To review the effectiveness of computer support for determining optimum drug dose.
Systematic review of comparative studies where computers gave advice to clinicians on the most appropriate drug dose. Search methods used were standard for the Cochrane Collaboration on Effective Professional Practice.
Comparative studies conducted worldwide and published between 1966 and 1996.
Main outcome measures
For qualitative review, relative percentage differences were calculated to compare effects of computer support in different settings. For quantitative data, effect sizes were calculated and combined in meta-analyses.
Eighteen studies met the inclusion criteria. The drugs studied were theophylline, warfarin, heparin, aminoglycosides, nitroprusside, lignocaine, oxytocin, fentanyl, and midazolam. The computer programs used individualised pharmacokinetic models to calculate the most appropriate dose. Meta-analysis of data from 671 patients showed higher blood concentrations of drug with computer support (effect size 0.69, 95% confidence interval 0.36 to 1.02) and reduced time to achieve therapeutic control (0.44, 0.17 to 0.71). The total dose of drug used was unchanged, and there were fewer unwanted effects of treatment. Five of six studies measuring outcomes of care showed benefit from computer assistance.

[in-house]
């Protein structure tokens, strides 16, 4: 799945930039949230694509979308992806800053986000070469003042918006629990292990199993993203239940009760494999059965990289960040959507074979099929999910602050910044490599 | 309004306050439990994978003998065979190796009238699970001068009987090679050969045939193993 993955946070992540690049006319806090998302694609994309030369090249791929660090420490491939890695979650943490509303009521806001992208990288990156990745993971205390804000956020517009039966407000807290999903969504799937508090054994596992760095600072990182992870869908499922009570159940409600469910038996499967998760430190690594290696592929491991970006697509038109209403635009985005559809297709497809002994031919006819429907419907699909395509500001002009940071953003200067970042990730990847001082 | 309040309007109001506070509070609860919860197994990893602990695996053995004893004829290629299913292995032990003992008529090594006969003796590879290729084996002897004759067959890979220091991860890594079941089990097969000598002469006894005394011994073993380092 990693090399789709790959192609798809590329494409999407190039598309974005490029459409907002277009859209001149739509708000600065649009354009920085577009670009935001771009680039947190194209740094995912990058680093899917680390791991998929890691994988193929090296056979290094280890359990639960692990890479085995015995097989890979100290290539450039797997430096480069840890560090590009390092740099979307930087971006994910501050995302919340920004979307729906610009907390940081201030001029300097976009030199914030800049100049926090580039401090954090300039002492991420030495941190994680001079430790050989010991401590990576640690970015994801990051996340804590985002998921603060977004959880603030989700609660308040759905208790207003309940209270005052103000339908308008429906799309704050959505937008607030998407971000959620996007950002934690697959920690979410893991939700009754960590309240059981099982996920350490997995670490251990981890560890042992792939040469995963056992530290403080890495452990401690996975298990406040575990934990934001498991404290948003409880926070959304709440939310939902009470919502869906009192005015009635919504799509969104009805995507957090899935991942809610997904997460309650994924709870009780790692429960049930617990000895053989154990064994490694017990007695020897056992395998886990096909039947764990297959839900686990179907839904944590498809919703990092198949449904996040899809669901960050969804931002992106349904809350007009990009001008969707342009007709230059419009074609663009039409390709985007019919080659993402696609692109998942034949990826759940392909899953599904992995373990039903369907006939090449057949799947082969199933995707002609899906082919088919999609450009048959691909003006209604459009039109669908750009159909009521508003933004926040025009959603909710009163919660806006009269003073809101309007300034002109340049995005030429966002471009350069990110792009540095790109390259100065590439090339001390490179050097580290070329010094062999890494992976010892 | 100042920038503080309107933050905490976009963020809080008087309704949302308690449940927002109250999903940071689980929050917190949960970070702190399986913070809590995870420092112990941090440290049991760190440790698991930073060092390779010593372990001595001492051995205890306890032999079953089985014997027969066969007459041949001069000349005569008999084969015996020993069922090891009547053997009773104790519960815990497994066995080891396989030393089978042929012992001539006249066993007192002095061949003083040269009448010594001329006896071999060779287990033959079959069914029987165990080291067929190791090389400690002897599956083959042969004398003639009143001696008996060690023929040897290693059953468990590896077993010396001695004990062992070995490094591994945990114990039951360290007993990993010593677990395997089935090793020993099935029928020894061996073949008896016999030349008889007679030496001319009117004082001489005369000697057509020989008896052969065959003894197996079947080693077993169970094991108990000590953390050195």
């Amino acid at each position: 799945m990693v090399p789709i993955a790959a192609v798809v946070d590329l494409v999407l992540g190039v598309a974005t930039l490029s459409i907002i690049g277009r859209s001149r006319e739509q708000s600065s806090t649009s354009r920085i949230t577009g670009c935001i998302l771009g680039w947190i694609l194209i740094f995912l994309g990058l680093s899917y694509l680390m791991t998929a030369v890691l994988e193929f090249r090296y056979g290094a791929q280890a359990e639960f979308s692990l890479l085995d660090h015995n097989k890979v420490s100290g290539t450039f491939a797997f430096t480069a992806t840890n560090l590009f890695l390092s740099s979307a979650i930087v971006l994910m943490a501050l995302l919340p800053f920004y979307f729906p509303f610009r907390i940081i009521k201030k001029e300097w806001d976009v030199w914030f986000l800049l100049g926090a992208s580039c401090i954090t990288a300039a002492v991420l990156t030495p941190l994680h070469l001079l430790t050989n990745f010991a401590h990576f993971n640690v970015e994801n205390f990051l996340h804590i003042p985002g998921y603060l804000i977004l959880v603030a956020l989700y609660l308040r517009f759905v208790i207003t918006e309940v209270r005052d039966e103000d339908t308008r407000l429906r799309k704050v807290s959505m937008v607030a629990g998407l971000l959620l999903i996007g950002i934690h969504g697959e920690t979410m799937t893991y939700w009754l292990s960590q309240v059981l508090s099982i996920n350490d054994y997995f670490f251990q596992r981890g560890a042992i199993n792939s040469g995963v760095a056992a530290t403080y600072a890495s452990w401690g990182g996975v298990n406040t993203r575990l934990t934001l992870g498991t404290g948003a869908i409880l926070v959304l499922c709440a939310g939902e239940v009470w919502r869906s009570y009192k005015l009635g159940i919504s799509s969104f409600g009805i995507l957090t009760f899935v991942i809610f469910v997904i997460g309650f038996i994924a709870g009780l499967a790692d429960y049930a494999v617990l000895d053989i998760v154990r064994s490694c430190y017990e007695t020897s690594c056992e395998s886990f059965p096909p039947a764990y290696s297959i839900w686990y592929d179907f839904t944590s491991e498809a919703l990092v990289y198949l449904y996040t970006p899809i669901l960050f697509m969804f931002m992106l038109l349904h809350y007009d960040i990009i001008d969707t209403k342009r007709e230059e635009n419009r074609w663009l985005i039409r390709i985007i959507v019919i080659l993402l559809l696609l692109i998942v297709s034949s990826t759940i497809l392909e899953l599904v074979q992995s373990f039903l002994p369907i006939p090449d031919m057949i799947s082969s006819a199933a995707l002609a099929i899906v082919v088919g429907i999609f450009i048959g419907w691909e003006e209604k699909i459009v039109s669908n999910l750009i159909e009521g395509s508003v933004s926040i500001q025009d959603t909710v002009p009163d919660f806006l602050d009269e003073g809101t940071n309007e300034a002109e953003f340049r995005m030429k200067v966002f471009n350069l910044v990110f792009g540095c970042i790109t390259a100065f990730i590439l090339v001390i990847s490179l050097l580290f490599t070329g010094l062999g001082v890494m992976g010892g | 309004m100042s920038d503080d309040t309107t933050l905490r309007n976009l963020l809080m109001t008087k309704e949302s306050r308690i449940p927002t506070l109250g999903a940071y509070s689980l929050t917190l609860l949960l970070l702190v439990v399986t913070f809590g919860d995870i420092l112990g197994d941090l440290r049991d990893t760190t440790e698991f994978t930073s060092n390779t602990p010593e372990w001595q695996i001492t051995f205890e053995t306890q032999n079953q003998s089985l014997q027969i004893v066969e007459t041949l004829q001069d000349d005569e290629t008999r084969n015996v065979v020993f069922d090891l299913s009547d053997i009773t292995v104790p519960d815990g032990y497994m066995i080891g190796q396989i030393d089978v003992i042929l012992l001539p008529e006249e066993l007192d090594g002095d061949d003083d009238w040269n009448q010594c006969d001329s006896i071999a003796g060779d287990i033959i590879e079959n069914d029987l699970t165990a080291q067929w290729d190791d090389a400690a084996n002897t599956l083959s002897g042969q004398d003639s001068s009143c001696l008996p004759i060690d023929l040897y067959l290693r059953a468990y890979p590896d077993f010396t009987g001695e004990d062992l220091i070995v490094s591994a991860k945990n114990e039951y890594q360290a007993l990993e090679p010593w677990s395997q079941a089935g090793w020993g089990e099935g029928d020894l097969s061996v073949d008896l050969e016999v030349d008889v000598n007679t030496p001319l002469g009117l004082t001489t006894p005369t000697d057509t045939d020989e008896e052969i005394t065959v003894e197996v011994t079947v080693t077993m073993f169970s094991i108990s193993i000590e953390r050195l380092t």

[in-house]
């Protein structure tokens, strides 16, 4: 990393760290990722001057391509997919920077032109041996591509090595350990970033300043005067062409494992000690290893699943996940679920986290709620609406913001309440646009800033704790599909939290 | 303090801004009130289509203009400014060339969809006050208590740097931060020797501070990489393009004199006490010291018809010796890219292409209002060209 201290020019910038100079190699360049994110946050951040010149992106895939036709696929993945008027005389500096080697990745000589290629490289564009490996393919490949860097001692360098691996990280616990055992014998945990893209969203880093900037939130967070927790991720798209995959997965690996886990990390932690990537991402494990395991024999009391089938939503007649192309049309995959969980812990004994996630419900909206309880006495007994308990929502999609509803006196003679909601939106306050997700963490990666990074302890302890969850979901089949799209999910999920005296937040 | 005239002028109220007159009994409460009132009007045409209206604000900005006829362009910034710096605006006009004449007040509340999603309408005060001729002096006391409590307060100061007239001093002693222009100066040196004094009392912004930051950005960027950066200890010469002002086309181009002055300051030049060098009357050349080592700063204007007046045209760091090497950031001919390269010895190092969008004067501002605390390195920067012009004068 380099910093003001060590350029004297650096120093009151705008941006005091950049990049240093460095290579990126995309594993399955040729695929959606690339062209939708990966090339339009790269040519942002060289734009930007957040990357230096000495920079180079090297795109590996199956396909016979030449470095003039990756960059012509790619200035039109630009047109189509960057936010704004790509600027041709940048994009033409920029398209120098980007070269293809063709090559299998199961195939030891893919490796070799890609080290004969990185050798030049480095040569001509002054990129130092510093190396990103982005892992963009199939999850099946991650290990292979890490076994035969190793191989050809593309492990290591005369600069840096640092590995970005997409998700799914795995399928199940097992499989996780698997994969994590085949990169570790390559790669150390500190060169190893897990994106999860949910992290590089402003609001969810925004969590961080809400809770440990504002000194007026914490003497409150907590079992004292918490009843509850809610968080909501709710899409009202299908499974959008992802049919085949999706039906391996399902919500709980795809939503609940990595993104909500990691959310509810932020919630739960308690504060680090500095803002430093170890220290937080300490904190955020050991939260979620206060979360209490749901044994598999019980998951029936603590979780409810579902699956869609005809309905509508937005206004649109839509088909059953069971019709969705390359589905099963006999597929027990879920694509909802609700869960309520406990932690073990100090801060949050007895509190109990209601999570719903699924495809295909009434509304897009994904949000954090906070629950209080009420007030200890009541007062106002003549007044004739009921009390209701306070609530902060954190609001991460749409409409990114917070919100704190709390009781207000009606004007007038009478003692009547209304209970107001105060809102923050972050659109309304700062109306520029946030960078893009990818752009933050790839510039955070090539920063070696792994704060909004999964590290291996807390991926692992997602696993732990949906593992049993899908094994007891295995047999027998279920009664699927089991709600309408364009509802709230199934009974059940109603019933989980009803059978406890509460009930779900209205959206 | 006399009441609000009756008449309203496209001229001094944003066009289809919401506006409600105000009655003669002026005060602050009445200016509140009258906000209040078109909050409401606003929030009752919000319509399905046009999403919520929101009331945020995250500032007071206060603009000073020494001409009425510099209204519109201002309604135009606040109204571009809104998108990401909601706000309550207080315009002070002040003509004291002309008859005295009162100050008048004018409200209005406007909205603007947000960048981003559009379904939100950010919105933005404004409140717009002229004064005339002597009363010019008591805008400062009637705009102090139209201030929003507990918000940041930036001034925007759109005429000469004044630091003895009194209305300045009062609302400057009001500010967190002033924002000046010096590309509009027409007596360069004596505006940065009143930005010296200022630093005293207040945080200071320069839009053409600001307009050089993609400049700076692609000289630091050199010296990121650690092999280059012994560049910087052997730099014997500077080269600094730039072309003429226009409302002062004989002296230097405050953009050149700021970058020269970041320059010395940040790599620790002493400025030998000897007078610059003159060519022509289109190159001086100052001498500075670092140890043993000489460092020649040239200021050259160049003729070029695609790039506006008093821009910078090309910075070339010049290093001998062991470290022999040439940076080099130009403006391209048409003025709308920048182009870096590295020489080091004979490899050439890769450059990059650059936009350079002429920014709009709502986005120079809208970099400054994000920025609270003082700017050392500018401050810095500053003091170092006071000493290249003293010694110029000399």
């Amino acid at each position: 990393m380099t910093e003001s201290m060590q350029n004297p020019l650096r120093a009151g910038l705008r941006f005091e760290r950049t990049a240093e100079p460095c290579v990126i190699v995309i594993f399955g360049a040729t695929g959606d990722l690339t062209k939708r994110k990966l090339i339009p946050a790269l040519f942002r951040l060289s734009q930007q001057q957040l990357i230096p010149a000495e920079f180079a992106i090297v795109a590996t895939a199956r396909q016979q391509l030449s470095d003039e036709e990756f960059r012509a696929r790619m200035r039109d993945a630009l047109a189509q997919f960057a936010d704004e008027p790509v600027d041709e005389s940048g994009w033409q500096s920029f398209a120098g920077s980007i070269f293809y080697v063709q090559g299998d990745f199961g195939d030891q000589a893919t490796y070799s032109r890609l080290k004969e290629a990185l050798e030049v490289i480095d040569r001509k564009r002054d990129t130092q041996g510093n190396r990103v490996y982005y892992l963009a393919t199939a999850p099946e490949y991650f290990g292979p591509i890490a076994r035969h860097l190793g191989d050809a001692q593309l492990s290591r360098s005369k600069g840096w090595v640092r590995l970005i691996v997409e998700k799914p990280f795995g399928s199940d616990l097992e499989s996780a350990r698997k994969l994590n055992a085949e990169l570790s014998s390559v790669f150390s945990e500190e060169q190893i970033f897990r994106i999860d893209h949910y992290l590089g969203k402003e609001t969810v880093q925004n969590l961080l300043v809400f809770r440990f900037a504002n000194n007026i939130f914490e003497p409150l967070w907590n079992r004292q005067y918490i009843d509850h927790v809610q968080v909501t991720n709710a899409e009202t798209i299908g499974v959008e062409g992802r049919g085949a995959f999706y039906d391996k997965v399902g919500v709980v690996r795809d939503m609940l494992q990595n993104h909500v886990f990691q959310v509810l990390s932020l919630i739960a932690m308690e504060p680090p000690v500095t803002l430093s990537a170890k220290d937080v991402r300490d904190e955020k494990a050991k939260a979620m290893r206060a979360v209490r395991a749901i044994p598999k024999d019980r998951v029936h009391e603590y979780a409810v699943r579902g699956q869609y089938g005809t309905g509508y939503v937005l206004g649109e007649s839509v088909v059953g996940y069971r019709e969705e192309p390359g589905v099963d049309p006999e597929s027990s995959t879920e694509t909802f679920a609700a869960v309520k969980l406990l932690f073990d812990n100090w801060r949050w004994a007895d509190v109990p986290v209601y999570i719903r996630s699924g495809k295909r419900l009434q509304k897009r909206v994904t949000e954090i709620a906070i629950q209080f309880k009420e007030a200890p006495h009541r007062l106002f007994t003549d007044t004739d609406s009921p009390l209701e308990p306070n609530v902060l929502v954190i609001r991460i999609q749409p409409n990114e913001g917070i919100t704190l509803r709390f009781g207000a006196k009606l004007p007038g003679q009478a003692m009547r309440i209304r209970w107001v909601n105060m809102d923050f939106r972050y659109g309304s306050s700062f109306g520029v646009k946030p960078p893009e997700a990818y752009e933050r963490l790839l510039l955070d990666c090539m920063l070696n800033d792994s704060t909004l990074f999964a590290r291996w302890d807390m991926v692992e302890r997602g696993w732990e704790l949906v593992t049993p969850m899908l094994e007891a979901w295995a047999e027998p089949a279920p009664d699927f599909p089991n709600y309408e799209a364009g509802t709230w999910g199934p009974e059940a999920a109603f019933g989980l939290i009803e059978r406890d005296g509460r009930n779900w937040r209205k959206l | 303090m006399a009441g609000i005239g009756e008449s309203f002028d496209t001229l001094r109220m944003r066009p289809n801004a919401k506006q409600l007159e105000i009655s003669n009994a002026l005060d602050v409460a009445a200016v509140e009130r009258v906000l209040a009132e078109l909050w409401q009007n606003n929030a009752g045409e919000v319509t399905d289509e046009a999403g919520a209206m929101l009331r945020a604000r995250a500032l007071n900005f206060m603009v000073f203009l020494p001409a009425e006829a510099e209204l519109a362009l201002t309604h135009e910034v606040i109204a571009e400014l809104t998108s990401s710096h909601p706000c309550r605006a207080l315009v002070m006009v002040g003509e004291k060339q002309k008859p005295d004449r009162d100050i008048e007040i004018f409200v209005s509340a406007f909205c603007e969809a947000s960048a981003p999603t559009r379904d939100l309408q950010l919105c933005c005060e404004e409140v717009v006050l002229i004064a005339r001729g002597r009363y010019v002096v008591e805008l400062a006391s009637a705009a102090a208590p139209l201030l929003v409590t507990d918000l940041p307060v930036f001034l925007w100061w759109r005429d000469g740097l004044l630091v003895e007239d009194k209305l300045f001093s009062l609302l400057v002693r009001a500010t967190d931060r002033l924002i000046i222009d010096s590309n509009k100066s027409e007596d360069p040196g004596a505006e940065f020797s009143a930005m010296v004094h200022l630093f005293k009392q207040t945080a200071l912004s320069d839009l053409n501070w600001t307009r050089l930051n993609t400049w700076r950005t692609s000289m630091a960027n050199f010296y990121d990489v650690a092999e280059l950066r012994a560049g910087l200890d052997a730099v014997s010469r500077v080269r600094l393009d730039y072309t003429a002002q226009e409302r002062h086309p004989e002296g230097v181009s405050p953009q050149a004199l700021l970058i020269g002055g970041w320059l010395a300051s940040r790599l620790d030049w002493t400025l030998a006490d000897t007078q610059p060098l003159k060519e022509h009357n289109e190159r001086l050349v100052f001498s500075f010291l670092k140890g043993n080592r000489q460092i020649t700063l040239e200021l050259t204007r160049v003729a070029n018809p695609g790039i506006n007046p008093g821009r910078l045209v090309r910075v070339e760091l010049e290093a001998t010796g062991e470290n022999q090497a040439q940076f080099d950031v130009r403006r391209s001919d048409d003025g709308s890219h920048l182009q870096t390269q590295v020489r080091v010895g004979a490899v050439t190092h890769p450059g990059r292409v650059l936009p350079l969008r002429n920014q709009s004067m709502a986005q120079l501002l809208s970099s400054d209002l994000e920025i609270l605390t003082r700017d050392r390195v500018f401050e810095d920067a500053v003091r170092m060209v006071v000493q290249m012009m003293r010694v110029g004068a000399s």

This review suggests that using computers to determine the correct dose of certain drugs in acute hospital settings is beneficial. Computers may give doctors the confidence to use higher doses when necessary, adjusting the drug dose more accurately to individual patients. Further research is necessary to evaluate the benefits in general use.
Key messages This systematic review of studies examining computer support for determining optimum drug dose showed benefits from computer use Computer support led to patients having increased blood concentrations of drug, reduced time to achieve therapeutic benefits, and fewer unwanted effects of treatment Computer support helps doctors to tailor drug doses more closely to the needs of individual patients All the studies took place in hospitals, and further research is needed to determine the risks and benefits of widespread use of computer support, particularly in general practice, where most prescribing takes place